Our goal is to serve students with the least resources and greatest need for music education. Effective outreach means that we keep all of our programs free of cost and accessible to everyone. It also means that we now must also engage students in their own communities and ask that like-minded leaders in those communities help us build programs that impact their specific context and reality. All in all, this is a process of shared ownership and responsibility for expanding artistic educational opportunities across Tulsa. With this vision in mind, we are announcing our expansion project to create and facilitate “Sistema Music Satellites.” We hope to nurture a Students join Superintendent Dr. Deborah network of Sistema communities across Tulsa that share a culture Gist, school and Sistema leaders in a ribbon of musical achievement and social impact with children and youth cutting ceremony at Tisdale. right in their own neighborhoods. Over the long term, this growth includes mentoring and identifying new teachers and non-profit leaders to help sustain progress. Our first satellite is housed at Wayman Tisdale Fine Arts Academy. Located in northwest Tulsa, the Tisdale Fine Arts Academy is a distinguished TPS and A+ Elementary School that prides itself on arts integration into its curriculum for students Pre-K through 5th grade. Sistema advocated on behalf of the school to acquire new band instruments which were purchased through the most recent bond proposal. Mr. Schmenk, teacher and leader of the program says, “I hope that I can give more kids a head start into the world of music and a better chance in academics by giving them a chance to play band instruments such as flute, clarinet, saxophone, trumpet, and trombone.” In the works for 2022-2023: A satellite at Mayo Demonstration School. Currently Mayo students are being bussed to our site and their music teacher is training at our hub as a Sistema leader. We hope to begin a satellite in-school the following year.

4 1 32 W CAMERO N ST, T U L SA, OK 74127

1 301 S B O S T O N, T U L S A , O K 74119

1 1 2 7 S CO L U M BI A AV E , TULSA, OK 74104

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I CAN DO THIS!

A reflection from our Education Director, Kelsey Rooney-Dorst.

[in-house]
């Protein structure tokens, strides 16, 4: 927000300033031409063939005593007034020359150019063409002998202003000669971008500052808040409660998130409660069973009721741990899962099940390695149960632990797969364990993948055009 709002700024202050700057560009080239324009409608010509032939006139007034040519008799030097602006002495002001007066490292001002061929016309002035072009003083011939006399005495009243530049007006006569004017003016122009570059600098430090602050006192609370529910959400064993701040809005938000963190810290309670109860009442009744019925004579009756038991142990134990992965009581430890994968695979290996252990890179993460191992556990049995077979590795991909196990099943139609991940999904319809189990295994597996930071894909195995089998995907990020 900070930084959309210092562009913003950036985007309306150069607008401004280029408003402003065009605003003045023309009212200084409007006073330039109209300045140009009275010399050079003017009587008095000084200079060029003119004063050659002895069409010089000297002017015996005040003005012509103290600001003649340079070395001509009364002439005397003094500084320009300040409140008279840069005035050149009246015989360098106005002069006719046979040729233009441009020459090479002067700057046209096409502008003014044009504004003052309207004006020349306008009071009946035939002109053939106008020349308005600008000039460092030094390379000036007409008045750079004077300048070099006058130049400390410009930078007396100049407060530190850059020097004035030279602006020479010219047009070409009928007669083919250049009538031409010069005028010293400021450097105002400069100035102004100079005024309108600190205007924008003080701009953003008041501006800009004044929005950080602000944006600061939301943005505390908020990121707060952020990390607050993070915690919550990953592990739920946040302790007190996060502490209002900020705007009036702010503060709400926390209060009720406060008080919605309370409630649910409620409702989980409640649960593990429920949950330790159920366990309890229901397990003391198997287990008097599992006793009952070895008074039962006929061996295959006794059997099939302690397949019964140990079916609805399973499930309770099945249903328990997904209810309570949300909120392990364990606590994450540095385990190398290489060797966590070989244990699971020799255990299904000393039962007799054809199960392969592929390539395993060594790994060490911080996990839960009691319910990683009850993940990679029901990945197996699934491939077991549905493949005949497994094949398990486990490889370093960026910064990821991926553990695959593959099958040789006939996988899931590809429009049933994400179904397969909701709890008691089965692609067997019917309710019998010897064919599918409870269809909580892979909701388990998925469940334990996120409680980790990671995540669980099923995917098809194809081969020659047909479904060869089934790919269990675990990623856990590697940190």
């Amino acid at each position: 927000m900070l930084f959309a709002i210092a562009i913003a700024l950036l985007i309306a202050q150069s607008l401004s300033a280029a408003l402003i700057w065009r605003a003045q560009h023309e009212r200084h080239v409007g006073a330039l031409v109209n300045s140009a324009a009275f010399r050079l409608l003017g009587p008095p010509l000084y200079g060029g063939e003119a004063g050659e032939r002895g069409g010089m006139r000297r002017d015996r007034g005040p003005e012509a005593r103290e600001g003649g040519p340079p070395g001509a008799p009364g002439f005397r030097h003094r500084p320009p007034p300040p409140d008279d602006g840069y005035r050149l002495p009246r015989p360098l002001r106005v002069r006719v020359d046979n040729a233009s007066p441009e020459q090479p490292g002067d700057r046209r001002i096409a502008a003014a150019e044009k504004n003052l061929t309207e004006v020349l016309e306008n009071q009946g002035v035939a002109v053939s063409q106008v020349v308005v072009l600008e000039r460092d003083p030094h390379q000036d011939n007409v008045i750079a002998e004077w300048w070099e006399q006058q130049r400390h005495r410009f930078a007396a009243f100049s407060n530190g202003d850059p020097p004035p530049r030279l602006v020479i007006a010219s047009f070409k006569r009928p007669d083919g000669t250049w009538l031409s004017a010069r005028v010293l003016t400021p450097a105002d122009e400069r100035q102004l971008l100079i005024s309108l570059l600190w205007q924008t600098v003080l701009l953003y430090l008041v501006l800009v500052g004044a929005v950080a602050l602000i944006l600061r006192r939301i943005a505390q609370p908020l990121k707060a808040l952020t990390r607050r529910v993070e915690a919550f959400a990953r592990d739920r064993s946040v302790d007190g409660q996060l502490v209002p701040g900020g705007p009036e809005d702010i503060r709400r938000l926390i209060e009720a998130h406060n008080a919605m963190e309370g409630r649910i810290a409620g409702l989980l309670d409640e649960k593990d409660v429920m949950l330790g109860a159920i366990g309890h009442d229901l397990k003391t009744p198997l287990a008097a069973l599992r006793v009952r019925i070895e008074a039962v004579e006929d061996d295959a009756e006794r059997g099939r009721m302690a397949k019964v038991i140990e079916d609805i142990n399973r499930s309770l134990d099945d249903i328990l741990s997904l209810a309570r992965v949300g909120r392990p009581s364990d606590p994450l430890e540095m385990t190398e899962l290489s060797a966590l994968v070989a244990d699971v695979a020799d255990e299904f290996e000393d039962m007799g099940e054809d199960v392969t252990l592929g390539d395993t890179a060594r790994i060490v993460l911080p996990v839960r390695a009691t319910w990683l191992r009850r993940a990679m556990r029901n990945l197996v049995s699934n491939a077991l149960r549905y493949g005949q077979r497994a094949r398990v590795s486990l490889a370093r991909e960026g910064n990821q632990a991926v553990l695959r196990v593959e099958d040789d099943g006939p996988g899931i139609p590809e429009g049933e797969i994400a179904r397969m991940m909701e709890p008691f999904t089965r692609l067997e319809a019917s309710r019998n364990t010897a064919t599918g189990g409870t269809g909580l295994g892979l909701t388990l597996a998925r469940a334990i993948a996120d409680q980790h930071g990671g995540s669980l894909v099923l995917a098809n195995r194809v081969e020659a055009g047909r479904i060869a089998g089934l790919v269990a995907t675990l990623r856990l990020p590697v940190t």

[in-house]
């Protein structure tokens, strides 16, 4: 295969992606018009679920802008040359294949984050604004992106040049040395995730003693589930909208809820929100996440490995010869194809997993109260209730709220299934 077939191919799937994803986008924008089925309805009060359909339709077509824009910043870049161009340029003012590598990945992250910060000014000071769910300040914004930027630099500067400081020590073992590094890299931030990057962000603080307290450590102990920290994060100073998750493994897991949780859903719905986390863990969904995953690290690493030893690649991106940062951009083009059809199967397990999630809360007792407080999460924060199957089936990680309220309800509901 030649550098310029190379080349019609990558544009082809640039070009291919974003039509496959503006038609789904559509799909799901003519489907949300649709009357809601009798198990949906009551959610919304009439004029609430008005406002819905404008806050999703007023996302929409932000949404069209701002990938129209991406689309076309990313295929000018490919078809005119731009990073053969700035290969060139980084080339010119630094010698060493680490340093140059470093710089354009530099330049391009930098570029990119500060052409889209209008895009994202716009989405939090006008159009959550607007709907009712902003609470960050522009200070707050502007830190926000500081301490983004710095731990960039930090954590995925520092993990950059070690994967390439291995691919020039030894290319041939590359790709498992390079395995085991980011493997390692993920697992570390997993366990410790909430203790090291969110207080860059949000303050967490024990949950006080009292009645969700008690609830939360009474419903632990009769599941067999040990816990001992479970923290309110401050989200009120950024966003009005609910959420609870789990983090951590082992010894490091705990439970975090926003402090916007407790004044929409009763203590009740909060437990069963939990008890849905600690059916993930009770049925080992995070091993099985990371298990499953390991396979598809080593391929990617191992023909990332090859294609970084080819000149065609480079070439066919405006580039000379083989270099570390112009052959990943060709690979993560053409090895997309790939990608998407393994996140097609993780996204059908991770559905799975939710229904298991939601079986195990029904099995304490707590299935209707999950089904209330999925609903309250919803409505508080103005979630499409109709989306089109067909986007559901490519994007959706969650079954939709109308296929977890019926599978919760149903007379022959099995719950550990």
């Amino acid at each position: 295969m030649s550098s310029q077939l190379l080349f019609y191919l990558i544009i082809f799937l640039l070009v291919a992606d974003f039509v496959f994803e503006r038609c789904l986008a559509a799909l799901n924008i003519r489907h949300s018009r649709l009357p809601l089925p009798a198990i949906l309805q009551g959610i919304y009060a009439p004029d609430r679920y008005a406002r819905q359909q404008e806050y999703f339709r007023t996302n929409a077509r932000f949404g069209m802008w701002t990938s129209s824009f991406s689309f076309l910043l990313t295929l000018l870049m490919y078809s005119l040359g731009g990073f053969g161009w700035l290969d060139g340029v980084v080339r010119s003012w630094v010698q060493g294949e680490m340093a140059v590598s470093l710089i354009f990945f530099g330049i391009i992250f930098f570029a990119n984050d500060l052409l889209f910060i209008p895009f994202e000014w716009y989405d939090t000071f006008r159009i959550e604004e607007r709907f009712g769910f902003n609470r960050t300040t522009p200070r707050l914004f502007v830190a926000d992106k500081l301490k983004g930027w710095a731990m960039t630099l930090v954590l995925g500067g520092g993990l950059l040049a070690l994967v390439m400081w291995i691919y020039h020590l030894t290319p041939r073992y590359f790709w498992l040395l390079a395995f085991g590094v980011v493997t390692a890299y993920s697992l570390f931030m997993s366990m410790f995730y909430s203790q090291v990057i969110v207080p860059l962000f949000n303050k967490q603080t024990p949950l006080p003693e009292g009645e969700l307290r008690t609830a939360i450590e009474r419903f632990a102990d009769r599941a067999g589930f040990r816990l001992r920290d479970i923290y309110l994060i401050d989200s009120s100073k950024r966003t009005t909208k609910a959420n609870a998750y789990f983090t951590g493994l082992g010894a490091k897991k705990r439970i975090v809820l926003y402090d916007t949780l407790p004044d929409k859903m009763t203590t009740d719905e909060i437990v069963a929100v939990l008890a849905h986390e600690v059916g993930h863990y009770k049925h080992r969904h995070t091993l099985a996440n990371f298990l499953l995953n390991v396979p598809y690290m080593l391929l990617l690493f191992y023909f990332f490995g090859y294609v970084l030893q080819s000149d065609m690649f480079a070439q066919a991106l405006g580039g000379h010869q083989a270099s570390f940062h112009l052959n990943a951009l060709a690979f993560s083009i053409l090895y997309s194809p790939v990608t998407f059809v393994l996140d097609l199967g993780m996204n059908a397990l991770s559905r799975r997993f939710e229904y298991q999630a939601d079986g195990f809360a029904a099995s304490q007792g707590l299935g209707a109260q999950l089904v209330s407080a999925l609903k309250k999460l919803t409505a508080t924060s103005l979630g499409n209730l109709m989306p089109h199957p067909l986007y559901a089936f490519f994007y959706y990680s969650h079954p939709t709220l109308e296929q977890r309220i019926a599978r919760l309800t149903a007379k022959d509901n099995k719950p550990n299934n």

Over the last 6 years, I have had the privilege of teaching and working with over 350 students at Sistema Tulsa. One of those students is Iyana, a f lute player. She’s been with the program since its inception in 2015. I distinctly remember many of our flute students in the first year getting frustrated with the instrument. It is a difficult instrument to learn, especially for 4th graders. I recall them saying that they would “never be able to play this passage” or that they “should just give up” if they made mistakes. This is what educators and researchers call a “fixed-mindset.” The belief that failure limits our abilities or that one’s potential is predetermined. Part of a teachers’ job is to help students believe in themselves, trust that their potential is limitless, and understand that they can do anything if they work hard, practice, and make a commitment to improve. Iyana is still taking lessons at Sistema. She now plays First Flute in our advanced symphony, CYO. During a lesson the other day, we were practicing one of our pieces for our Spring Performance Series. In this particular lesson, Iyana was learning 4 new notes in the highest range of the flute. While we were practicing, I asked her to play a scale that was written in the music that included the 4 new notes. She played it and made a few mistakes. I looked at her and said, “Try again, you can do this.” She looked back at me and said, “I can do this.” “Is it okay if I practice for a minute on my own?” she asked. She practiced and played it perfectly, and we moved on with the lesson. Something like this seems so small: A student makes a mistake and the teacher gently says, “Try again.” What stood out to me was how confident Iyana was that she would be able to learn this passage. It was a moment of conviction for her. She took something she had just made mistakes on and affirmed, “I can do this.” This is what educators and researchers would call a “growth-mindset.” The belief that failure is an opportunity to grow and that you can learn anything. Six years ago, I guarantee that none of my students were saying “I can do this” immediately following a mistake, but during that lesson, Iyana did. It shows how much she has grown as a lifelong learner and musician. My hope is that all students at Sistema understand that mistakes are a part of the process of learning and feel this growth-mindset as they advance. References: Dweck, C. S. (2007). The perils and promises of praise. Educational Leadership, 65(2), 34–39.